VW Group (Part 1): Reorganizing operations into 7 business units
Delay in change to WLTP emissions test in Europe; Offering incentives for diesel vehicle buyers
VW Group’s diesel scandal was revealed in the U.S. in September 2015. Matthias Müller, who assumed the role of CEO for the Group after the diesel scandal, reorganized the company to regain consumers’ credibility and restore its performance above the levels prior to the diesel controversy. However, the Group’s Supervisory Board and major shareholders dismissed him due to inadequate drastic reforms, appointing Herbert Diess as his successor in April 2018. CEO Diess implemented a significant restructuring of the VW Group’s organization in July 2018. He consolidated 12 automotive brands into four business units and will spin off its truck and bus division as well as its components unit. The Group is expected to become more efficient and capable by promoting quicker decision-making.
The VW Group changed the name of its commercial vehicle division from VW Truck & Bus AG to TRATON AG in August 2018. The Group will spin off the unit through an IPO by the end of 2018. As a result, the parent company will be able to focus on its core businesses and introduce new technologies and services more quickly. At the same time, its truck and bus unit can be more active as an independent company in raising funds and exploring alliances with other companies. TRATON AG and Hino Motors agreed to enter a strategic alliance, beginning with the formation of a joint venture to develop electrification technologies and share procurement resources.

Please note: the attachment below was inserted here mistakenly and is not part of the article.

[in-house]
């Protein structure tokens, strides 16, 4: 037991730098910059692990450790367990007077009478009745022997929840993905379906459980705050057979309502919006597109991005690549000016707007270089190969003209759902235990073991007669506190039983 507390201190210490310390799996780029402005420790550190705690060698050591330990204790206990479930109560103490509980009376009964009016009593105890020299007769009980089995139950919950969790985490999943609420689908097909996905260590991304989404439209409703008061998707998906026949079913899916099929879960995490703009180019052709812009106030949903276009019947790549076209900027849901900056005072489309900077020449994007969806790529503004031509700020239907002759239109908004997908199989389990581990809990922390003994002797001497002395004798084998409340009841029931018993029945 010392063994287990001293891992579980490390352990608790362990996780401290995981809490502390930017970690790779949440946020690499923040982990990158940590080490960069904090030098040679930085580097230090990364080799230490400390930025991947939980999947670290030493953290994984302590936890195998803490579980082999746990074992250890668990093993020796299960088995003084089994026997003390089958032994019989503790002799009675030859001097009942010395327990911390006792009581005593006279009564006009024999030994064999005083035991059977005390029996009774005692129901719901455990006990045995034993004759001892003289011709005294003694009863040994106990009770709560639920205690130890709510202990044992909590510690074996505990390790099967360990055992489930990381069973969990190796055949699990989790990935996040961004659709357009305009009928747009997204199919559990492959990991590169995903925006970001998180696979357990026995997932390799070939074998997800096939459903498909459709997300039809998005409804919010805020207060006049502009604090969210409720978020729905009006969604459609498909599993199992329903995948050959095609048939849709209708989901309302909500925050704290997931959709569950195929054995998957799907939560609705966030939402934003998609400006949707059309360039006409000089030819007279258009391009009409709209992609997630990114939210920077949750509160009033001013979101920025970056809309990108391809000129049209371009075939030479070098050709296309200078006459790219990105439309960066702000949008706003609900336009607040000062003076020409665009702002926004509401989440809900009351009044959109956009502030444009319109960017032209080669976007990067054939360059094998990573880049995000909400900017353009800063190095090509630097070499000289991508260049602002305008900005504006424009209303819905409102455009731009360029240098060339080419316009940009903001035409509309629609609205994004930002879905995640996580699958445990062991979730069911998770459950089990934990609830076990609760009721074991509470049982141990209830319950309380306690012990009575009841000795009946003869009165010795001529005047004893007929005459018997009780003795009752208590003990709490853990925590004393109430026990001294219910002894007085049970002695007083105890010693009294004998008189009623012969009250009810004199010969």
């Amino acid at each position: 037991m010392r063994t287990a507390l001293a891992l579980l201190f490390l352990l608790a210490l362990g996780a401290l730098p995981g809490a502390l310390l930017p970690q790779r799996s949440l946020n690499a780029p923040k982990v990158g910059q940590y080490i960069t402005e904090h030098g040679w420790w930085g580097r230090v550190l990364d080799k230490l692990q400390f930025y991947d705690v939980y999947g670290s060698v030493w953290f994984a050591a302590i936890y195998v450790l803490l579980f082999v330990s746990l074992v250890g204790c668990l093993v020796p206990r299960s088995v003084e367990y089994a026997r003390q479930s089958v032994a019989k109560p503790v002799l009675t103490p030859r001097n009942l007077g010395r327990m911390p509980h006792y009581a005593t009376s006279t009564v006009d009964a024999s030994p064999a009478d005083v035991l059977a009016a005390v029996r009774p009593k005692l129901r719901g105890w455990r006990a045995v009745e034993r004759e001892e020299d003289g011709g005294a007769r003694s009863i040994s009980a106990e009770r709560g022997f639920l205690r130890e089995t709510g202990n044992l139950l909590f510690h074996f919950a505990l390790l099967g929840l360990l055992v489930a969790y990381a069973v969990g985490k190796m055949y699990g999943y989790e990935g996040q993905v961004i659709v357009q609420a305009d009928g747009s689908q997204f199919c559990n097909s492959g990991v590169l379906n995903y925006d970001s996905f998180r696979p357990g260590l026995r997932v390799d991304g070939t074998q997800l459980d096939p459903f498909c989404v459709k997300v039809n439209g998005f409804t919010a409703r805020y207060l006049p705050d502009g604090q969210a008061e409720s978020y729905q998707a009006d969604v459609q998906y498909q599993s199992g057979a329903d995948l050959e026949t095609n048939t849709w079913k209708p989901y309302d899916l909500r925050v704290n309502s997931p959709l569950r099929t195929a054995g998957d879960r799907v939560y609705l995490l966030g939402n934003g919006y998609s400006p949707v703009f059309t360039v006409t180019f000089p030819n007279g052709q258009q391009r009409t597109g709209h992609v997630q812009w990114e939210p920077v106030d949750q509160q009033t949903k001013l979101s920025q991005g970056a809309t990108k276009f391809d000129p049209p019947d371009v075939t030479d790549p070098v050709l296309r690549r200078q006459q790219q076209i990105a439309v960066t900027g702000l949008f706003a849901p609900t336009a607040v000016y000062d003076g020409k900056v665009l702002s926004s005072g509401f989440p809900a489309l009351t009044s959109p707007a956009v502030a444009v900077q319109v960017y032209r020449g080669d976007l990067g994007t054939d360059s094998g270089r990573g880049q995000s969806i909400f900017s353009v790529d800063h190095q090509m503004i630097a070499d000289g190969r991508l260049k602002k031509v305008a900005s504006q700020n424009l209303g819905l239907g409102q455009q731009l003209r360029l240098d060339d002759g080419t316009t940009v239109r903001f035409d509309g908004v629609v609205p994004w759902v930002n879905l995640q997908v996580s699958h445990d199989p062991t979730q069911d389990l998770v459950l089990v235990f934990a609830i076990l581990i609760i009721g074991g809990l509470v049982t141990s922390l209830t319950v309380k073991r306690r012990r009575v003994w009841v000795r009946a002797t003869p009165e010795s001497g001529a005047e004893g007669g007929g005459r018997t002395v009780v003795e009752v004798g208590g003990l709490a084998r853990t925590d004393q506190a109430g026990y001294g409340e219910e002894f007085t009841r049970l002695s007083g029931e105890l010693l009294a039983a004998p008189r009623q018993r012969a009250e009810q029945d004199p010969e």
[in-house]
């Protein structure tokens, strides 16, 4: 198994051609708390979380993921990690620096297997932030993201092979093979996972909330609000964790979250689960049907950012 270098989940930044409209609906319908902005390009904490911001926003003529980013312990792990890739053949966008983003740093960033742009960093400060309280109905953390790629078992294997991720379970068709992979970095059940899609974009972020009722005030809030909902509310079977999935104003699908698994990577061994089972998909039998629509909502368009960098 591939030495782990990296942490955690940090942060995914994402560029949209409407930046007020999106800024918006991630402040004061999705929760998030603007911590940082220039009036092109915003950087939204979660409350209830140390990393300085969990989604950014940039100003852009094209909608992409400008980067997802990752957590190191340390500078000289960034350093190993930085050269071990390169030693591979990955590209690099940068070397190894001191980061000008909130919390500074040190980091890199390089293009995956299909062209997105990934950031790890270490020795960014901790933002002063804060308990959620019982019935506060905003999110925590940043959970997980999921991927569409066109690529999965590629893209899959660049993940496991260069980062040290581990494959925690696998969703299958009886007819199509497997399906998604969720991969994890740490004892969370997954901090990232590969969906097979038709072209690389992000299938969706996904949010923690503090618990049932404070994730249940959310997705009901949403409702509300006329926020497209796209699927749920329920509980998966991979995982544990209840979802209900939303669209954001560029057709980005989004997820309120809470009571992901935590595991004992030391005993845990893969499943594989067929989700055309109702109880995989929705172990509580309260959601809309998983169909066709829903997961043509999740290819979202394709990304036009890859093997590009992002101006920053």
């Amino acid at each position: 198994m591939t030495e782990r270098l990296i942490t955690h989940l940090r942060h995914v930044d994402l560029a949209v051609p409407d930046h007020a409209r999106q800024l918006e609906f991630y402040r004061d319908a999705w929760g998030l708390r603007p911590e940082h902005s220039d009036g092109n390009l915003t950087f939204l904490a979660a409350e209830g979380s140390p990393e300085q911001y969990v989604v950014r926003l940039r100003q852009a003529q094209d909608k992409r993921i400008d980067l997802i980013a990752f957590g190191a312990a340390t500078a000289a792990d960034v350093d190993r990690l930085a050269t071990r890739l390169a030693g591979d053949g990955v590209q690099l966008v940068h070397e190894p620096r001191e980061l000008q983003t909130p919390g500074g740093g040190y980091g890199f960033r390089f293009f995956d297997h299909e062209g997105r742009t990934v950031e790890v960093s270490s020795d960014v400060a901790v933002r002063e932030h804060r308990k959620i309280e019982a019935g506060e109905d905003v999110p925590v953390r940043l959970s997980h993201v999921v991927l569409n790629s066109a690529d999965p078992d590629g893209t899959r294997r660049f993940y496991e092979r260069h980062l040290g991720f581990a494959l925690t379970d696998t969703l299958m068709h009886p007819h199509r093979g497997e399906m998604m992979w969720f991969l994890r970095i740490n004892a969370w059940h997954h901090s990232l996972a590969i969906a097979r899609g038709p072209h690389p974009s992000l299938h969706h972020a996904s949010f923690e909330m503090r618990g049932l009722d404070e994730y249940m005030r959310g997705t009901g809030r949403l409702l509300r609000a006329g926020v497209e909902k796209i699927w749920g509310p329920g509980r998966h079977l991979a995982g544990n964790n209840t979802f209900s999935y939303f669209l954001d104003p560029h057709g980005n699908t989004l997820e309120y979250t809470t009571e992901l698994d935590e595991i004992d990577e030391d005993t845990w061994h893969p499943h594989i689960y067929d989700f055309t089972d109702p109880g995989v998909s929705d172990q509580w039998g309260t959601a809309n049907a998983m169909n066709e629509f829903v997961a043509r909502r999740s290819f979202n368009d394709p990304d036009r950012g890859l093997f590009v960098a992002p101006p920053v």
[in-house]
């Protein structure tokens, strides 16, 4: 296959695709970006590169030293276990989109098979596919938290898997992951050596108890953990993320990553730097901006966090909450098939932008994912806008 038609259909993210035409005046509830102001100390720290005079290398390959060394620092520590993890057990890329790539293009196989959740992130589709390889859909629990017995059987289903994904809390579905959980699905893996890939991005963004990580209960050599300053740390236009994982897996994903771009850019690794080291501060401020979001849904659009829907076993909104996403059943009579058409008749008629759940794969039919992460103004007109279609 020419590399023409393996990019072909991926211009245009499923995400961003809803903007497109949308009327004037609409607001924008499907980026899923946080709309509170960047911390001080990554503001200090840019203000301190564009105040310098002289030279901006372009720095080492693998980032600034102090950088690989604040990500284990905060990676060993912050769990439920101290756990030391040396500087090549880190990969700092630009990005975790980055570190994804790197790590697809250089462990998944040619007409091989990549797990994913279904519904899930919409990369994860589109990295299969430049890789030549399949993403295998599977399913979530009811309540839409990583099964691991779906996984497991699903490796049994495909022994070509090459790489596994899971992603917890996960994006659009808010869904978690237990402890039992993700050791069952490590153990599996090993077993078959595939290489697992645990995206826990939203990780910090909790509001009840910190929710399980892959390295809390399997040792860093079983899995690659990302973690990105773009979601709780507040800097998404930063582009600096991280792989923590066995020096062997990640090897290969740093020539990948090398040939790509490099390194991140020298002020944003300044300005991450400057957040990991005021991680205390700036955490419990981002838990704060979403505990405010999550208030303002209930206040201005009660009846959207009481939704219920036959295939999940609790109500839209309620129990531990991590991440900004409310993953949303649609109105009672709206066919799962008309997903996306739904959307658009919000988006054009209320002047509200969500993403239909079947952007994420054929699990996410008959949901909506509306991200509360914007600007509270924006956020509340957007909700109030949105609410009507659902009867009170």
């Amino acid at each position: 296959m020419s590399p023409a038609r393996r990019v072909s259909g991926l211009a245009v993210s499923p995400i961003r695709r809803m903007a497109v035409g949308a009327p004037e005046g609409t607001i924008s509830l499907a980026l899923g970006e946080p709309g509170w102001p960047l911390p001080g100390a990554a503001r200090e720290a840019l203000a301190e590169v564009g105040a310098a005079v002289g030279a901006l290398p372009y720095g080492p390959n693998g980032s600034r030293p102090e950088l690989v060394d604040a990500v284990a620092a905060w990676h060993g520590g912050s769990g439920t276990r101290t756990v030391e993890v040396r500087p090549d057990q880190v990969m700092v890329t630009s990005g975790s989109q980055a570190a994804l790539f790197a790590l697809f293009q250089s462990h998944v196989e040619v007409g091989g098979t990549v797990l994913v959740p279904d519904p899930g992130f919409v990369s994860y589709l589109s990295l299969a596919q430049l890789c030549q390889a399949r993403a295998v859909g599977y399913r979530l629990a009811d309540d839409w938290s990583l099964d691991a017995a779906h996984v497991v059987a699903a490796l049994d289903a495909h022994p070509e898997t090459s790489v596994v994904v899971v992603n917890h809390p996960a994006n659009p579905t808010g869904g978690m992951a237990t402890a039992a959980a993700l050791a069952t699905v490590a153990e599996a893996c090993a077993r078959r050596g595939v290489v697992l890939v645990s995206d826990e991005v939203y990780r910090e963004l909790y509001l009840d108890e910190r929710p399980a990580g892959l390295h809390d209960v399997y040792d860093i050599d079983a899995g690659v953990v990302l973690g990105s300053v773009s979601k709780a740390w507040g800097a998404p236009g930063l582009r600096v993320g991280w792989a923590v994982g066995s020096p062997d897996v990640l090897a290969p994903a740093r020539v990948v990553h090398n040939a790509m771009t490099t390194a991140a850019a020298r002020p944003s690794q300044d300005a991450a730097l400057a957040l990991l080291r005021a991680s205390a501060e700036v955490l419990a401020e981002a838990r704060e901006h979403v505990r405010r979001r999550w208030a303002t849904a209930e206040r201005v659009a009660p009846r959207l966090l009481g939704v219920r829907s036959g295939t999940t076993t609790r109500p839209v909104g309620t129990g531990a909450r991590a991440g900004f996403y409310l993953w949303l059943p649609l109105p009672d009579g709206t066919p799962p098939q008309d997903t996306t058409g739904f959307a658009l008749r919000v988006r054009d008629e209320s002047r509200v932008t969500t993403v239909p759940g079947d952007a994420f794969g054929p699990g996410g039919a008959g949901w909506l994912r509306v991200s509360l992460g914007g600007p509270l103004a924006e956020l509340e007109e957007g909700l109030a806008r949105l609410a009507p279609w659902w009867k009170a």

In Europe, the new WLTP emissions test was introduced for all new car registrations from September 2018. WLTP measures fuel consumption during driving tests designed to represent real world vehicle operating conditions. VW is facing delivery bottlenecks for some models due to a lack of qualified staff for WLTP testing. This is because the emissions testing staff at VW is busy reevaluating an enormous amount of data relating to the diesel engines affected by scandal.
In June 2018, VW took a major step toward overcoming the diesel scandal by paying the fine of EUR 1 billion that was mandated by the German public prosecutor. In Europe, the demand for diesel vehicles has been decreasing following the emissions scandal and several German cities which suffer from severe air pollution have banned the driving of diesel vehicles in those cities. The government of Germany unveiled measures in October 2018 requiring automakers to replace and/or repair EU1 to EU5 diesel vehicles to improve air quality and halt the decline in the demand for diesel vehicles, while requiring automakers to bear the associated costs. To support the government’s efforts, VW will offer incentives to replace older diesel vehicles.
VW Group retained the title of the world’s largest carmaker in 2017 with a record global sales volume of 10.78 million units. The Group’s sales revenue also hit a record high at EUR 230.7 billion and operating profit doubled to EUR 13.8 billion. Regarding VW’s outlook for 2018, the Group’s deliveries are forecast to moderately exceed prior-year figures. Its sales revenue is expected to increase by up to 5% year-over-year, and operating return on sales is projected to be between 6.5% to 7.5% (compared to 7.4% in 2017).
The VW Group’s new model launch plan, electrification strategy, autonomous driving technology, mobility services and activities in China will be reported in the sequel to this report, entitled “VW Group (Part 2)”.
2021-2030 CO2 regulations in Europe, backlash against diesel, and electrification（May 2018）
VW Group (Part 2): implementing new "Together - Strategy 2025" plan（Jul. 2017）
VW Group (Part 1): 2017 sales revenue to increase by up to 4%（Jun. 2017）